There are also plenty of free wifi hotspots you can access at Internet Cafe's, Macca's, Starbucks etc. as well as the Telstra Air network with over a million hotspots around Australia.
If you need Internet access outside of the mobile phone networks then you'll need to utilise a satellite phone provider (see below) but be prepared to pay for it.
Mobile phone coverage maps in Australia
As you can see in the maps below, both Telstra and Optus have fairly good coverage in the built up areas along the eastern and southern sides of the country but there are massive stretches inland with no coverage at all.
2. Satellite Phones
Once you get outside of the coverage of the mobile networks you’ll need a satellite based device for outback communications.
Satellite phones work everywhere in the country including off the coast when you're out fishing from your boat.
We have four satellite networks to choose from in Australia:
Thuraya and Inmarsat are fixed or ‘geostationary’ satellites a long way out into space (30,000+ km).
Coverage from these networks is based on your ‘line of sight’ to the satellite so to improve your reception you need to move yourself to a position clear of terrain and trees that may be blocking your signal and orient yourself towards the satellite.
Iridium and Globalstar both use a ‘constellation’ of many satellites in low earth orbit that are rapidly orbiting the earth. Coverage from these networks varies as the satellites fly overhead so even with a clear view of the sky your reception may vary up and down during a call.
Either way you should be able to get a connection to a satellite to make or receive a call or send/receive text messages.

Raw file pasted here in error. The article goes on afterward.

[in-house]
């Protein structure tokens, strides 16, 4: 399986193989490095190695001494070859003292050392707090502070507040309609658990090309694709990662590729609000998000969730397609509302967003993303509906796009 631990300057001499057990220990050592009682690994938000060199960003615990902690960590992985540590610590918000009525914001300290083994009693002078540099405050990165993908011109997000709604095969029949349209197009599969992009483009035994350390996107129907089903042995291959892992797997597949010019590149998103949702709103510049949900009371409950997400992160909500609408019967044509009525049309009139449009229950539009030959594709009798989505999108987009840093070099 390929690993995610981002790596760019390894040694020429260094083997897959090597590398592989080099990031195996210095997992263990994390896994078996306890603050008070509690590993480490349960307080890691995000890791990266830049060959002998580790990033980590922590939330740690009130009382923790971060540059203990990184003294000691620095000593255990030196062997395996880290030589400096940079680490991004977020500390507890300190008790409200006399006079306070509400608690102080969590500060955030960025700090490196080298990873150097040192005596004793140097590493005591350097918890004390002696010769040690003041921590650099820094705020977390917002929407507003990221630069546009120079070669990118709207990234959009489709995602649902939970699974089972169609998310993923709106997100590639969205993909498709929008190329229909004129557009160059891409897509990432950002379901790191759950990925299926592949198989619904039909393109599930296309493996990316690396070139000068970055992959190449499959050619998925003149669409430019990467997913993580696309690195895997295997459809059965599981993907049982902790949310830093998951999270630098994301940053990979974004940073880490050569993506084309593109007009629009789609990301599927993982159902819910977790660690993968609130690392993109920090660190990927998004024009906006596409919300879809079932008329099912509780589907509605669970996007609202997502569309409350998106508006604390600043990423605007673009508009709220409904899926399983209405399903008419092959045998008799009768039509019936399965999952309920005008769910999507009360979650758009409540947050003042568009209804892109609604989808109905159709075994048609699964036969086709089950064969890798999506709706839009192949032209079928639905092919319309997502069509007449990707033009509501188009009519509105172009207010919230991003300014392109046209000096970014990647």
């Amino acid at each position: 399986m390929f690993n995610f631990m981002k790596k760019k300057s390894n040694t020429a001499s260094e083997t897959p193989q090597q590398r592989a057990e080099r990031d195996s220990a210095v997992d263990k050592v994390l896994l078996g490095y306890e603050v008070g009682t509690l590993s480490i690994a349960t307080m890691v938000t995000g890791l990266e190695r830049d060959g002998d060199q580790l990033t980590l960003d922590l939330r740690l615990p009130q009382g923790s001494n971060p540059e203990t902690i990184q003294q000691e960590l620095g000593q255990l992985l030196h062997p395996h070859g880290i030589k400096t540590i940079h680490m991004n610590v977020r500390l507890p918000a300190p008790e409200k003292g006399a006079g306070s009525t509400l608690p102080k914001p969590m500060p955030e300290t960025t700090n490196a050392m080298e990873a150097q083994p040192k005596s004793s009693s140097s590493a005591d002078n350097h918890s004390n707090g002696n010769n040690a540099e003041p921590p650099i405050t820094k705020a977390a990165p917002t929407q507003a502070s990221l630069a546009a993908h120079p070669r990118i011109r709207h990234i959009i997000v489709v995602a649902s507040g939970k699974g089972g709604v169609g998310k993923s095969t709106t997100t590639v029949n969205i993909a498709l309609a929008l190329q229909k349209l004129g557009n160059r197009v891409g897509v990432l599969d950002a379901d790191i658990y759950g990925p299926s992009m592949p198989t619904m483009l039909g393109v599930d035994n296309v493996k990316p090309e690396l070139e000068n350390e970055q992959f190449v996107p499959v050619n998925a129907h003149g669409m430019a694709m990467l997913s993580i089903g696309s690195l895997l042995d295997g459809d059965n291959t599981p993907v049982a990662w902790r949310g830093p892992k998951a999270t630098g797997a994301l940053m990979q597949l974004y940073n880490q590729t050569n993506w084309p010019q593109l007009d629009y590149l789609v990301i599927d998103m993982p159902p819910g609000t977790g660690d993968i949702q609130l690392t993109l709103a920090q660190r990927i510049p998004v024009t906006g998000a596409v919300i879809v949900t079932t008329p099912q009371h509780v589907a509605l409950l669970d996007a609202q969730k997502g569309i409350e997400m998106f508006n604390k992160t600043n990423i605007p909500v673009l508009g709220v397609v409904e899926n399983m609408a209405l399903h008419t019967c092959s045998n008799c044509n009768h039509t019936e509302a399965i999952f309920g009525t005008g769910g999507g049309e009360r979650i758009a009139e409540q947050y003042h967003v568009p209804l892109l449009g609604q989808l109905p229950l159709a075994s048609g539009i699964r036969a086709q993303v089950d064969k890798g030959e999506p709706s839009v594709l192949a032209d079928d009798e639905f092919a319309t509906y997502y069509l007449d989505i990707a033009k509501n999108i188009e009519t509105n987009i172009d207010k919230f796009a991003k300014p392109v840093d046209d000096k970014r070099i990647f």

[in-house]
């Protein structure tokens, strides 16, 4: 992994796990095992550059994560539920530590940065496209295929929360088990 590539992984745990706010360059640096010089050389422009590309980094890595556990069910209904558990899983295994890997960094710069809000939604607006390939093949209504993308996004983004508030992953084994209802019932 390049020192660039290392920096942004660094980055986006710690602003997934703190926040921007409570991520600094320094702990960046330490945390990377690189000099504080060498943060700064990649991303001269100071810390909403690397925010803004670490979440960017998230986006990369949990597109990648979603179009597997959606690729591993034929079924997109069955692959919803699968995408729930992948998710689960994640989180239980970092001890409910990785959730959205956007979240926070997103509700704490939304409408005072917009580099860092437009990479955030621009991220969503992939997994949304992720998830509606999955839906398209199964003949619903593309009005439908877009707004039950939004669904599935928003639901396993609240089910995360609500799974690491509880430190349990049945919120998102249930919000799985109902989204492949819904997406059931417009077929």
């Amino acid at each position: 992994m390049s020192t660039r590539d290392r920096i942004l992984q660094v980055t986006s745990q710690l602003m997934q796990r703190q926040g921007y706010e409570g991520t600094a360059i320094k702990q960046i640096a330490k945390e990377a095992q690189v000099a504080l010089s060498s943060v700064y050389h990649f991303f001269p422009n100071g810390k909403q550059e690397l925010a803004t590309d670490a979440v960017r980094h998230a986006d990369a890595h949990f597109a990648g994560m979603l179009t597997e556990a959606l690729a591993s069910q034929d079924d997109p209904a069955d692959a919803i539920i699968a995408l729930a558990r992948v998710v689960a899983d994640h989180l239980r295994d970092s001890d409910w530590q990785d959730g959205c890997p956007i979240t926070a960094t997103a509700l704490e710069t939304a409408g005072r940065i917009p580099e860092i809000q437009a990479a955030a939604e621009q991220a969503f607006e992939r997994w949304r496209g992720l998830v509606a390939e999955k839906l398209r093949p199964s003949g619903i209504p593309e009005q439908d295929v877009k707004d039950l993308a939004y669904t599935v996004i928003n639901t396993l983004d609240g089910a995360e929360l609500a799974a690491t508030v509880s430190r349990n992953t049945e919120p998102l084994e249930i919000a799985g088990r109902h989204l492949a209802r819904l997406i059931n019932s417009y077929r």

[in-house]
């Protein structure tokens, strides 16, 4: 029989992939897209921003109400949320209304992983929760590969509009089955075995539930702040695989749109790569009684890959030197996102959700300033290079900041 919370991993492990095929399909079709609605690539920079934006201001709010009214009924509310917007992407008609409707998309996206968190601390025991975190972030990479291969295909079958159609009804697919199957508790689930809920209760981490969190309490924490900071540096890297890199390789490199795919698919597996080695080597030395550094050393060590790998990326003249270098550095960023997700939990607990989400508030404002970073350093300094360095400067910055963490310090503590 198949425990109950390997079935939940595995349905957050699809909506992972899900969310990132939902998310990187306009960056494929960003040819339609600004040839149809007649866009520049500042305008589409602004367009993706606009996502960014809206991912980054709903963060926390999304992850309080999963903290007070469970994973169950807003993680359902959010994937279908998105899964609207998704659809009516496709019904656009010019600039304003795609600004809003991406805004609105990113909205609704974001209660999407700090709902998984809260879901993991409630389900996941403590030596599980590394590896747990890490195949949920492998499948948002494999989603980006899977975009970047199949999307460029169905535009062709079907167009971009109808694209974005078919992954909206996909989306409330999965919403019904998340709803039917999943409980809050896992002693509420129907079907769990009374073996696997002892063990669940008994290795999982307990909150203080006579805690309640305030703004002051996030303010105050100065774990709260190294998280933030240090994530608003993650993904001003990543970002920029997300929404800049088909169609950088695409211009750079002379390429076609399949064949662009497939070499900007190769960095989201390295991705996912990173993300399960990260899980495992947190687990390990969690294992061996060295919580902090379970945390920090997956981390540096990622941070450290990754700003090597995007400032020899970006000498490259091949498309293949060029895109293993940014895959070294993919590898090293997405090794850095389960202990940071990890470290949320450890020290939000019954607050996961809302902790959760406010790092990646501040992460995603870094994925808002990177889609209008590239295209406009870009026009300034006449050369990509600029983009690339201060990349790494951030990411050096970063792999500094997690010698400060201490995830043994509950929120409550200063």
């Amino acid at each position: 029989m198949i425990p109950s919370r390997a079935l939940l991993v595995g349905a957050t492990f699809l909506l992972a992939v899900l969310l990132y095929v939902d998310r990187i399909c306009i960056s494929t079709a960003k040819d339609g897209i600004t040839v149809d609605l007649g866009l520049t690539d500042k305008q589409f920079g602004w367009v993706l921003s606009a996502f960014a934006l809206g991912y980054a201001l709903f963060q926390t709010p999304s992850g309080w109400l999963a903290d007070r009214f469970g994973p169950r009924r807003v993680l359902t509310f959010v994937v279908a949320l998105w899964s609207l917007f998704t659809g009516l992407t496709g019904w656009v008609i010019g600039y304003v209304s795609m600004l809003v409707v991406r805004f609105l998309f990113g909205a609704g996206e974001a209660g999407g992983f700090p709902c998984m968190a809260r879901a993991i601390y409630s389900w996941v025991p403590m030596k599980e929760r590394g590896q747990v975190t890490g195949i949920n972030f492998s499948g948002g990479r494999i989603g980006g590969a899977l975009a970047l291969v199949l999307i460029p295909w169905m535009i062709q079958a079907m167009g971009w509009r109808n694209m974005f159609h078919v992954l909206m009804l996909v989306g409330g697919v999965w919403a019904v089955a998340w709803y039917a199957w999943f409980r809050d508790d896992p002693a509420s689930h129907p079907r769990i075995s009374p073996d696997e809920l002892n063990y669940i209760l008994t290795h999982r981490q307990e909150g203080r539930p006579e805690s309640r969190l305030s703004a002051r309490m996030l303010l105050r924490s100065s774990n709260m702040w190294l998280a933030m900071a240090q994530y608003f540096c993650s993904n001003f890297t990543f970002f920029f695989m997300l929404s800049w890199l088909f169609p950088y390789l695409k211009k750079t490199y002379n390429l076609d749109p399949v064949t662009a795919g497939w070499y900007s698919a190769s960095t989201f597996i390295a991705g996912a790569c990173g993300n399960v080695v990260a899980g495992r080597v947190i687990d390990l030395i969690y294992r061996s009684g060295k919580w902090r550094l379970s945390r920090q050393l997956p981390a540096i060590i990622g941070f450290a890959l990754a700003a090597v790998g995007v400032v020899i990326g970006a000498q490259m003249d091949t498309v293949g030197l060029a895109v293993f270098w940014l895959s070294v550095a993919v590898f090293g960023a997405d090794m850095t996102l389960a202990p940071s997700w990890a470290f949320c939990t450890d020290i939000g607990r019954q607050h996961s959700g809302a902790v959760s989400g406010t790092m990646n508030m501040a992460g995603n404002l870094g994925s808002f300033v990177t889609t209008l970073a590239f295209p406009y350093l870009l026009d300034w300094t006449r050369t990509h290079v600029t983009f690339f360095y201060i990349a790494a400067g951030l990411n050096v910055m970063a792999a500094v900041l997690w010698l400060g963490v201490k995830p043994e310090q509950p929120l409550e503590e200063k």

The benefits of a satellite phone are that you can talk or text to anywhere in the world from anywhere in Australia so it’s by far the most versatile option, but it comes at a cost, even though that cost is coming down steadily.
All four networks have their pros and cons and it’s worth doing your research into all of them to see what phones and plans are available before you take the plunge and buy a satellite phone.
Voice clarity and reception is also variable so don’t expect the same performance as your mobile phone.
Let’s take a look at the Thuraya network as an example because it seems to offer a better overall value proposition for casual or occasional users like Big Lappers.
One of the big benefits offered by Thuraya is that your phone plan comes with an Australian mobile number and incoming calls to you don’t cost the caller any more than a normal mobile phone call – so probably $0 if they’re on an unlimited call plan.
This is a big advantage because other networks charge for incoming calls and it can be expensive for the caller.
You can pick up a Thuraya Handset from Sat Phone Sales for $839 and you’ll own it outright.
You can then get a casual phone plan for $15.00 per month (+ once off $25 connection fee).
Outgoing calls are $0.99 per minute
Outgoing SMS messages are $0.50 each
Data is $5.00 per mb
Overall not bad value because as a backup device to your mobile phone your minimum cost per month is only $15.00.
The trick though is to get your friends and family to call you.
Send them an SMS message to let them know you’re available and they can call you for the cost of a mobile call (probably $0).
If you just want to let people know you’re ok then sending an SMS message once a day saying “we’re ok – wish you were here” will only cost you $0.50 per day! Not much in the overall scheme of things.
So overall, a Thuraya phone on a $15.00 casual plan is a pretty solid option.
If you’re travelling in a group then you could take one between you and share the cost making it even less.
One thing to keep in mind with satellite phones is that the connection to the satellite can be a little unreliable.